Wherefrom fall all architectures I am

I say are likenesses of the First Beloved

whose flowers are flames lit to the Lady


She it is Queen Under the Hill

whose hosts are a disturbance of words within words

that is a field folded.


These next two stanzas present a conventional invocation to the muses, a gesture appropriate to the book's first poem." Again, however, the architectures "fall," and we can read this falling as a loss of variety and innocence, as well as a falling into place, as forms find their necessary order. The tone of these stanzas recalls medieval hymns to the lady and courtly love poems, but that decorous surface masks a more unsettling communication--that the poem's formal imperatives, its ordering structures, are really "likenesses" of a much wider set of verbalizations. This suggests that the poem's progress is determined by connections inscribed in the words themselves. A "disturbance of words within words," the poem is a ritual performed in the Lady's honor and in her service--"she," Duncan writes later, whose breast is in language, who "sends her own priestesses of the Boundless to these councils of our boundaries" (T, 19). A "disturbance" is any reorganization along fresh lines of association. The "field folded" is an archetype of poetic form: a field of associations doubling back on themselves to create a formal gestalt. Only within that limited frame can we glimpse "the Hosts of the Word that attend our words" (T, 19).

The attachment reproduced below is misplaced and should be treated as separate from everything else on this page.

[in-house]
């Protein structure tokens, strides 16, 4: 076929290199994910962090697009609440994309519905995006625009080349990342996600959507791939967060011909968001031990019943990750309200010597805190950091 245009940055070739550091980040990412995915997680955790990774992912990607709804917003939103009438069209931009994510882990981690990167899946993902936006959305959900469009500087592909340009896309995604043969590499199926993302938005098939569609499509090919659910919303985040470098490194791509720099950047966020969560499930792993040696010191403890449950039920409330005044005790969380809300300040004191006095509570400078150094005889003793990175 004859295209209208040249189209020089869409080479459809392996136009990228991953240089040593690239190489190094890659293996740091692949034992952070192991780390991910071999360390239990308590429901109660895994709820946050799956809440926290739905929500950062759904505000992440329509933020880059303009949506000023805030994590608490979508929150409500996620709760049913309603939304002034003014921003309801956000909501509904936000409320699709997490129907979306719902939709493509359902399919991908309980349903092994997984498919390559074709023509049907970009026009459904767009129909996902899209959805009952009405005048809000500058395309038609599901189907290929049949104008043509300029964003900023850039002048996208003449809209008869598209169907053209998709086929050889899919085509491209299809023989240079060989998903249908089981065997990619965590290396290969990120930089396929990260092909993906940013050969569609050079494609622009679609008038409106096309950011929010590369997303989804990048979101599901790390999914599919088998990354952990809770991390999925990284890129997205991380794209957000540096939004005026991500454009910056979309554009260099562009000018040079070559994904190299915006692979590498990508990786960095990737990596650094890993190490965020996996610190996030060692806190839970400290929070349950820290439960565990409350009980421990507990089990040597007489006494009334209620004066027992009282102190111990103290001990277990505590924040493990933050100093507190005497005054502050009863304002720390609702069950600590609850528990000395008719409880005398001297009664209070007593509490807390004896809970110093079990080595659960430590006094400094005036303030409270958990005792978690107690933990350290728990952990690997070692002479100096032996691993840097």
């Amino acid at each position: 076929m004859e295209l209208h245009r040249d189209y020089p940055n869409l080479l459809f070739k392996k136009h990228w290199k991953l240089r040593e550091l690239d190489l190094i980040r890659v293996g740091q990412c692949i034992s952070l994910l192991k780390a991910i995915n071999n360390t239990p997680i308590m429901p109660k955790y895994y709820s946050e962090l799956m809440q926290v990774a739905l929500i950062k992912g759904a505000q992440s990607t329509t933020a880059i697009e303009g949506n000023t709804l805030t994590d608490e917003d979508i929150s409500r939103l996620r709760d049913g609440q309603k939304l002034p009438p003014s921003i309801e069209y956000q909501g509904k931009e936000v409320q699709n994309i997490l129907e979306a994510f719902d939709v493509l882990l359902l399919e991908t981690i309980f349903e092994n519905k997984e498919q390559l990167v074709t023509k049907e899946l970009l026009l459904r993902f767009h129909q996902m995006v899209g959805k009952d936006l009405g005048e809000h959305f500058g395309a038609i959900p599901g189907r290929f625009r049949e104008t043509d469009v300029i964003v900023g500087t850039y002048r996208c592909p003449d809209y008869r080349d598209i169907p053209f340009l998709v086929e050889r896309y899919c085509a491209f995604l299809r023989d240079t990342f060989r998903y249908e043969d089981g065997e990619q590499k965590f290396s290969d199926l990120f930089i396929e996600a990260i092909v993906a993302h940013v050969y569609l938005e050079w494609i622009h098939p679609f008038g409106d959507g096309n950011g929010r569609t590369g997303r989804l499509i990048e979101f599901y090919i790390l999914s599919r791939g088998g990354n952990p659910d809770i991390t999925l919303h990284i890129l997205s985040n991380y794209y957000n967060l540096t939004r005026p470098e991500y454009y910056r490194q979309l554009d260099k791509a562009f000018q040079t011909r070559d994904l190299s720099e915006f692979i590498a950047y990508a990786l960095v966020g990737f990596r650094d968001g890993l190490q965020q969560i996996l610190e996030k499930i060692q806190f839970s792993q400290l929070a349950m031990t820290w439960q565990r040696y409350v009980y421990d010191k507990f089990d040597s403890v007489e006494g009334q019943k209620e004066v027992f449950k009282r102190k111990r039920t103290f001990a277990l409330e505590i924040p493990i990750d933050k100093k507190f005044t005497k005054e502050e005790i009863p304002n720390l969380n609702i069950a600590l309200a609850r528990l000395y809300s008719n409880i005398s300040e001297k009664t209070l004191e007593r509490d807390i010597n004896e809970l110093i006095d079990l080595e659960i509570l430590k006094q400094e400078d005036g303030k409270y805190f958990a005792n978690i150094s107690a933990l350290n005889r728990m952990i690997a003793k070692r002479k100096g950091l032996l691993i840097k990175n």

The result is a fiction, a dream momentarily resisting the larger pressures of the language. . . .

The dream works its changes among the grasses at the surface of the field of meanings. It troubles the depths briefly, sounding rhythms that set the poem's pace and establish its configuring image sequences. Despite its apparent originality, the poem is a variation on a codified ritual, like a children's game. The secret of this children's game is the belief (the historical truth of which is irrelevant to Duncan's purpose) that the rhyme dates back to the bubonic plague, when flowers were carried to ward off the odor of decay. Elsewhere Duncan describes poetry as an infection of meaning, a disease erupting in the body of language: "The ear / catches rime like pangs of disease from the air," he writes, "For poetry / is a contagion" (BB, 32).